BiographyAlexander, Frank Edward b. February 8, 1911, Grand Island, Sandhills Region, Nebraska; African American; Father Mark Alexander, mother Ella Rae Speaks (or Baker) (1866-?); 2 years High School education; Single; Laborer and Prizefighter; CP 1931 and YCL 1933; Received Passport# 28793, San Francisco series, on May 28, 1937 which listed his address as 1705 E 15th Street, and 535 ½ E 16th Street, both Los Angeles, California; Sailed June 12, 1937 aboard the Georgic; Arrived in Spain via Setcases on June 30, 1937; Entered the IB on July 3, 1937 for training; Served with the XV BDE, Washington BN from September 7, 1937 until sent to hospital on August 24, 1938; Left the hospital on September 1, 1938, intent on crossing into France but was arrested; Lincoln-Washington BN; Mackenzie-Papineau BN, MG Co. (at some point may have served in the 59th BN, Co. 3); Served at Fuentes de Ebro and the Retreats; left behind in Ripoll; Sent to Castelldefels on January 13, 1939; After leaving Spain he was detained in a French Concentration camp; Returned to the US on March 3, 1939 aboard the Manhattan; By 1940 he was married to Lillian Perlowe (1918-1974); Fellow veteran Aaron Johnson lived with Alexander and his Lillian until shortly before his death; WWII US Army, enlisted June 4, 1942; Assigned to the 93rd Division, 318th Engineer Combat Battalion, Co. B, Rank First Sergeant, PTO; d. April 13(12), 1996, Seattle, Washington.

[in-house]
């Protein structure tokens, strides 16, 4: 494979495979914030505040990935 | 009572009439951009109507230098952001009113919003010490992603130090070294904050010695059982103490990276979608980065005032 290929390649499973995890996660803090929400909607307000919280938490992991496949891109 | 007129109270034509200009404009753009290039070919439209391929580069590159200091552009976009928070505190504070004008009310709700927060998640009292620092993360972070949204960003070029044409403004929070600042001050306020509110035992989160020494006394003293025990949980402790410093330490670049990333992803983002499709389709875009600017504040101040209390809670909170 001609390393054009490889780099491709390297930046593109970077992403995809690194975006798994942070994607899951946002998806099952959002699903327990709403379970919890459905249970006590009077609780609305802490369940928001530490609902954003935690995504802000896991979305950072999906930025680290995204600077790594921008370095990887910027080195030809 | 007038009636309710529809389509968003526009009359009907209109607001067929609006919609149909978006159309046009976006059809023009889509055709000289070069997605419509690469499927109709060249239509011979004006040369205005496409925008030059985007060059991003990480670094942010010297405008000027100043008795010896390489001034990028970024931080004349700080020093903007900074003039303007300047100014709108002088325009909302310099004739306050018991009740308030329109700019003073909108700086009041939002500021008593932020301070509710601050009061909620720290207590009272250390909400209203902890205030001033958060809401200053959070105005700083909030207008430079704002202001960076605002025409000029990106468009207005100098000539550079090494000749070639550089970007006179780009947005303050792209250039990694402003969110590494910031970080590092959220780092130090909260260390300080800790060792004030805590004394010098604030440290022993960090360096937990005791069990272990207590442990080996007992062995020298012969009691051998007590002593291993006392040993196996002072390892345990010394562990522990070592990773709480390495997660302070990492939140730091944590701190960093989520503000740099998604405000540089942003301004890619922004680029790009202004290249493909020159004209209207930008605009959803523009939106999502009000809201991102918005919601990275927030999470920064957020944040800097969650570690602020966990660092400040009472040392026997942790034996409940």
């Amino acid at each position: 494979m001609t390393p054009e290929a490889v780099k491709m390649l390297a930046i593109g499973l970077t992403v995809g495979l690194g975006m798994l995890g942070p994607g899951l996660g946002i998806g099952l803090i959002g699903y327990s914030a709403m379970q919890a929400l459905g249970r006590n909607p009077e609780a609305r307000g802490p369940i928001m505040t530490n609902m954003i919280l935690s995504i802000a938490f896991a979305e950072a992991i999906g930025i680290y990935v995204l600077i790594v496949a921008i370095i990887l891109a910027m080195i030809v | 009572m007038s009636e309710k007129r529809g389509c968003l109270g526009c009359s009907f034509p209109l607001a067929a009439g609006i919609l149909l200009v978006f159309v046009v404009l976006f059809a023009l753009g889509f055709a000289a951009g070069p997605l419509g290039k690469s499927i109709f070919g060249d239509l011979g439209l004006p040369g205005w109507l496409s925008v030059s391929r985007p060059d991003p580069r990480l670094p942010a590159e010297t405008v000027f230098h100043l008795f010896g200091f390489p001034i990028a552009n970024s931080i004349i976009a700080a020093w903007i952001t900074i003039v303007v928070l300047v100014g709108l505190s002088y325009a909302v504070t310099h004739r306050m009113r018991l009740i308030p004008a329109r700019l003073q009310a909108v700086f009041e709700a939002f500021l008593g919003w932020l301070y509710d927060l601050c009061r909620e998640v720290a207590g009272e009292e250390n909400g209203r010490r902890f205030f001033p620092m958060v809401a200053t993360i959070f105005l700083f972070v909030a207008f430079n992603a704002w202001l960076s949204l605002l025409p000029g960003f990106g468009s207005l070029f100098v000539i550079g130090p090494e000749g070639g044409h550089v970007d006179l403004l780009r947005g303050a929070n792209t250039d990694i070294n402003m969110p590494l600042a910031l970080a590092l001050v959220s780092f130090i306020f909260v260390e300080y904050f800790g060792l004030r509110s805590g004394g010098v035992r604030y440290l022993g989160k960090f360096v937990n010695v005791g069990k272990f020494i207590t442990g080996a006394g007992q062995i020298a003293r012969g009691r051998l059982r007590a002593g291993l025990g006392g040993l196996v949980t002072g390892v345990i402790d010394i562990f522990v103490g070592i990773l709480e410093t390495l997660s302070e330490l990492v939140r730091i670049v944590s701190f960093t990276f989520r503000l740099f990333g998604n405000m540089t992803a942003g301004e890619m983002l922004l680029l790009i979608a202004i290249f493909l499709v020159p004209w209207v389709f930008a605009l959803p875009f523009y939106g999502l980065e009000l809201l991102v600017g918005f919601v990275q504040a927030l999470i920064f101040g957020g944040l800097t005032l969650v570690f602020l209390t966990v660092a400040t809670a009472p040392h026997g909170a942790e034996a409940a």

Siblings: brothers LeRoy Ray Alexander (1907-1991), Herschell (Hersel) William Alexander (1914-1975), Mark H. Alexander (1901-1975), sisters Rena F. Alexandra Alexander (1910-2007), Opal Alexander (1900-?).
Source: Scope of Soviet Activity; Cadre; Figueres List; Americans; Inventory North Americans; Mac-Paps; RGASPI Fond 545, Opis 6, Delo 541; Opis 6, Delo 856, ll. 14-16; African Americans; L-W Tree Ancestry. Code A